FOXBORO - The buzz cut is a clear sign of Ryan Allen's rookie status with the New England Patriots. Few rookies get past the last week of training camp without an assault to their locks or eyebrows by veterans who went through the same nonsense when they were younger.
The rookie from Louisiana Tech, however, didn't mind succumbing to the ritual. For him, the knowledge that he was a member of the Patriots was the culmination of a lot of hard work and effort.
"My immediate reaction was what an opportunity and a blessing it was to be a part of this organization, and to take it one step further and to be able to stay with this team and help them to be successful this year," Allen said Sunday in front of his Gillette Stadium locker, now officially his with the release of veteran Zoltan Mesko that ended a camp-long competition for the position.
"It was a little surreal," Allen said of the moment he learned he won. "It's a big step in someone's life. It's a dream that I've always had, and I'm willing to come in here and work every day to try to be better, to better myself, to be successful and to produce."
Allen and Mesko battled closely throughout the camp. Mesko had 14 punts and a 44.6-yard average, while Allen booted nine punts for a 45.9-yard average.
"I was confident in what I had done, and from a production standpoint, in what I gave," Allen said. "I was happy, but at the end of the day, I can't control any of the decisions the coaches make. I wasn't concerned or worried about that; whatever happens was meant to be, and that's the way it was going to be."
Allen said he wasn't surprised to learn he had made the team.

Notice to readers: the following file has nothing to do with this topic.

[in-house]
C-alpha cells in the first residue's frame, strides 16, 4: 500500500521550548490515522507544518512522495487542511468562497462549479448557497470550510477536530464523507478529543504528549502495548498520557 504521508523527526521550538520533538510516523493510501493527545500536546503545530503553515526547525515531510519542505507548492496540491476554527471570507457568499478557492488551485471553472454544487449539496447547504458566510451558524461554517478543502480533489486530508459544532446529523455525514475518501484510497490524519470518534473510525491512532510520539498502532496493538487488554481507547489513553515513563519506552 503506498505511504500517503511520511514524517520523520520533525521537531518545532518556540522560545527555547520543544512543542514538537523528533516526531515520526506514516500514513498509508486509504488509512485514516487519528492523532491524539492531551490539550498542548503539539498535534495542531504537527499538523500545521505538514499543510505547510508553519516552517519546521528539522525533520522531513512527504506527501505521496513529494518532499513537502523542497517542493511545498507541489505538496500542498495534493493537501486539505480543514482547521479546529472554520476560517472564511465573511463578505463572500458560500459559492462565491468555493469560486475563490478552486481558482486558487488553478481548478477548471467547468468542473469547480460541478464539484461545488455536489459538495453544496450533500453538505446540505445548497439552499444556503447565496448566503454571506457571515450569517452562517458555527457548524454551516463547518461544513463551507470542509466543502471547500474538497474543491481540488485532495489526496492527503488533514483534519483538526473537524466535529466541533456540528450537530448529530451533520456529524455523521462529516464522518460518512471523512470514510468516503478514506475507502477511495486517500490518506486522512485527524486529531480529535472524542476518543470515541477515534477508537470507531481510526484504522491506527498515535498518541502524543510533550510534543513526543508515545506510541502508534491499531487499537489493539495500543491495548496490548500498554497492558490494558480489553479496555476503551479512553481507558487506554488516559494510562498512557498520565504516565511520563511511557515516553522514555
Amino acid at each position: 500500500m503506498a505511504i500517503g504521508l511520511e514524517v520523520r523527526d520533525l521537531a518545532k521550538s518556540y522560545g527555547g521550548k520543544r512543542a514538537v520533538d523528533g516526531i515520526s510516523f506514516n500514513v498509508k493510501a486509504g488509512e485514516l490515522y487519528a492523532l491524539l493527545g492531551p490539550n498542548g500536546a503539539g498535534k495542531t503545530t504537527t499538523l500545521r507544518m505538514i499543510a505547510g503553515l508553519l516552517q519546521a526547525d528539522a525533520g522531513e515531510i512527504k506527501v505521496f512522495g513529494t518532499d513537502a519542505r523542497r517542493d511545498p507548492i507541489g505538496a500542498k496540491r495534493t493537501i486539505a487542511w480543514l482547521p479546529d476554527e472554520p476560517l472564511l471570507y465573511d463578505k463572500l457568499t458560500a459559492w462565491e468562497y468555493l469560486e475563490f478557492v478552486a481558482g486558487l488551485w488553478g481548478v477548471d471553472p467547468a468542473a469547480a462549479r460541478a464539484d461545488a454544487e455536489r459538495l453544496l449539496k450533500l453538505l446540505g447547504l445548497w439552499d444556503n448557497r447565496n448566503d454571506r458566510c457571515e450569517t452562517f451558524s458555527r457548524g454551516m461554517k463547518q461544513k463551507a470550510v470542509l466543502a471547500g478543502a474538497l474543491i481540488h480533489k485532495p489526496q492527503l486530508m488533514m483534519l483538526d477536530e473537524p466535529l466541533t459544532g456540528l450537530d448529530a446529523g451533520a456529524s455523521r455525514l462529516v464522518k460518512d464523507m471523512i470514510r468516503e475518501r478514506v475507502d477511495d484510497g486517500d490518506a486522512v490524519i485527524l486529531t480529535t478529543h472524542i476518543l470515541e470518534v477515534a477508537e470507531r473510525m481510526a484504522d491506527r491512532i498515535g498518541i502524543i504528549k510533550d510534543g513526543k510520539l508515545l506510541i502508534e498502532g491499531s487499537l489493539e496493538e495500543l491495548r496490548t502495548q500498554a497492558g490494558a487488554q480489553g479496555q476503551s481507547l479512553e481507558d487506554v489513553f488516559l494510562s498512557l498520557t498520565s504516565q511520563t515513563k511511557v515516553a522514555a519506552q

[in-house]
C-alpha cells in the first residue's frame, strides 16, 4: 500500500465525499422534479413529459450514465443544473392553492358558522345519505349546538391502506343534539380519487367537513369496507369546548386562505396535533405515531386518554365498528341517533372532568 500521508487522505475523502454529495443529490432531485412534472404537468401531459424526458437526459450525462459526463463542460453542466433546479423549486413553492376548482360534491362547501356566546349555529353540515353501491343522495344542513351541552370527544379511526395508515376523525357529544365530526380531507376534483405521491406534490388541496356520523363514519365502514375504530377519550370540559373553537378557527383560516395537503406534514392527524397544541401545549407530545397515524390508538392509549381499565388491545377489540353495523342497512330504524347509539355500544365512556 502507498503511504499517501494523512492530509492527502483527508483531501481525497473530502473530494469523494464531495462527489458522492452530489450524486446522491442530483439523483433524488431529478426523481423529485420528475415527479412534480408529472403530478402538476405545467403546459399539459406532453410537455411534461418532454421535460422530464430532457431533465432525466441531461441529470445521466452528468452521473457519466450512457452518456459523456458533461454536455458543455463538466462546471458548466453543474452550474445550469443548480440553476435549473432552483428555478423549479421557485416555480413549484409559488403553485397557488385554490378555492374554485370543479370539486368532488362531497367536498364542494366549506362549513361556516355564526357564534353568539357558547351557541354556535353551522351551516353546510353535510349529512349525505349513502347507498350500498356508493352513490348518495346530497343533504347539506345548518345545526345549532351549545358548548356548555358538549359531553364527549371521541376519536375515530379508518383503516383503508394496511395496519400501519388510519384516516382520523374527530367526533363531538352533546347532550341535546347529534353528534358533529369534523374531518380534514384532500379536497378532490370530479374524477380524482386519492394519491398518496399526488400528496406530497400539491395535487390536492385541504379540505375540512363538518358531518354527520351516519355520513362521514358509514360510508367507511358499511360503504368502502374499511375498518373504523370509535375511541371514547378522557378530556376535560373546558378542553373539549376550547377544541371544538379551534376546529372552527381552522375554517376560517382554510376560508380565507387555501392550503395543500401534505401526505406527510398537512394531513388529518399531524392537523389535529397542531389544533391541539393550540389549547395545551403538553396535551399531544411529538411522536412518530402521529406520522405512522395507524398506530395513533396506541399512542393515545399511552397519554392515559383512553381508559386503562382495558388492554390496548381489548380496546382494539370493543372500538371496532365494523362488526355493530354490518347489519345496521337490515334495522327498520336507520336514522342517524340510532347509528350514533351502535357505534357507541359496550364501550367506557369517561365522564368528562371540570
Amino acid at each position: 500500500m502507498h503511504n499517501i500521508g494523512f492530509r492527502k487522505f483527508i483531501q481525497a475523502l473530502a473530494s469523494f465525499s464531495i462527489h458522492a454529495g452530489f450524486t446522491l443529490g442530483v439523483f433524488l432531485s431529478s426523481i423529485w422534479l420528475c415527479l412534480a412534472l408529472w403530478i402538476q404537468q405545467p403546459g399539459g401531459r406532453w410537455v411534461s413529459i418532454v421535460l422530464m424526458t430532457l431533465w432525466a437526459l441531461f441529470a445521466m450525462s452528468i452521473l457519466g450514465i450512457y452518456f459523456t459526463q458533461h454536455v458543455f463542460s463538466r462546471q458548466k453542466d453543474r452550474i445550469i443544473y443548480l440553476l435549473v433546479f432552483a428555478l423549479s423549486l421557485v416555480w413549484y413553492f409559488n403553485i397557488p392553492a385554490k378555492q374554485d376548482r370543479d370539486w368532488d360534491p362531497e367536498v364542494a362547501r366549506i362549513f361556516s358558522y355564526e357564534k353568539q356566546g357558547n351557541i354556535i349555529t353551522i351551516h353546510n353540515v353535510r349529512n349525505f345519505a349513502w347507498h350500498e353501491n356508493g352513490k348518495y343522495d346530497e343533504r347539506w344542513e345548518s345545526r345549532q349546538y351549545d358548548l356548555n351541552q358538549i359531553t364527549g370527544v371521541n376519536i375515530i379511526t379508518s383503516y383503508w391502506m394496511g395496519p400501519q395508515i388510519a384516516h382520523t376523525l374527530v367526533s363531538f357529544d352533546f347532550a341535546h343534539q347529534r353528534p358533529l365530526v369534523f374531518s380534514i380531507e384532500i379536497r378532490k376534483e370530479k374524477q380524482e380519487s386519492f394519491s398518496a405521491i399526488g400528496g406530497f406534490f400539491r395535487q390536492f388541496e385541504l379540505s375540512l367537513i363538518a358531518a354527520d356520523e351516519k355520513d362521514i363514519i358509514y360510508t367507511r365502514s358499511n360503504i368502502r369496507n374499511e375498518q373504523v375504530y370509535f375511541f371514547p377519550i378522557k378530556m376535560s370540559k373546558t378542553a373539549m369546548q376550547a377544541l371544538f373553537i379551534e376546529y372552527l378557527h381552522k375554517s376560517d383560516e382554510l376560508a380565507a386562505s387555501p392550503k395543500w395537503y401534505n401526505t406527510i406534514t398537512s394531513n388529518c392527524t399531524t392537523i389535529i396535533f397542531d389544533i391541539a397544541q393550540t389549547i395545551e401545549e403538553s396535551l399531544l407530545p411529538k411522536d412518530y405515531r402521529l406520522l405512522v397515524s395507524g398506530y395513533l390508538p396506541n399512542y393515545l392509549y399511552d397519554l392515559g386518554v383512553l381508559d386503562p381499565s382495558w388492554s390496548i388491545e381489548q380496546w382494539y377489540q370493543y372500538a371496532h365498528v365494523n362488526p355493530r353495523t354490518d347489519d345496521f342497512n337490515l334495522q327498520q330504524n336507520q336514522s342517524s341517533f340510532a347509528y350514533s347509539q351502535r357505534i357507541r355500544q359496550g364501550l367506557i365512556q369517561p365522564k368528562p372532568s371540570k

"It's just that you don't really know what's going to happen," he said, "and the best way to prepare for it is to expect anything and be flexible. That's kind of the outlook I've always had about things and I know everything happens for a reason. I truly believe in that, so just having that be my outlook on everything, it makes things a lot easier."
Those who believe that the punters and kickers exist in their own little practice world, separate from the rest of the team, may not be far from the truth. There's a lot of individual discipline required for a punter to improve his craft, Allen said.
"There's a high level of competition with yourself," he said, "and you have to maintain that each week, week in and week out. The way that college is, you have a scholarship and you're staying there pretty much, no matter what. This is a job and it can end any day, any week, and you have to perform and keep getting better."
He said he relished the opportunity to have worked with Mesko, as well as kicker Stephen Gostkowski and long-snapper Danny Aiken, during the preseason.
"Zoltan was a great competitor and a great guy," he said. "I learned a lot from him and I'm good friends with him. It was great to be under him, and Steve and Danny and have them bring me in and show me how things are done in the NFL. I was able to learn from them and it really helped me a lot.
"There's a few mechanical things I've learned," he added, "and just how to carry yourself as a professional, whether it's warming up or whether it's afterward, taking care of your body just being able to watch him and Steve and what they do on an every-day basis, you learn from it. And you should be able to. You should have open arms and be able to soak things up like a sponge when you're a rookie."
Allen said he also understands that his job security is only as secure as his last punt.
"It's just basically focusing on yourself and being confident, knowing that what got you here is your hard work, your ability and your production up to this point," he said. "And if you have a bad practice or you have a bad game, you just go back to the basics. That's something that I usually use and it's helped me up to this point.
"I don't think it's really the pressure of having one bad game and getting cut," he said. "You've just got to focus on yourself and fine-tune the small things every day."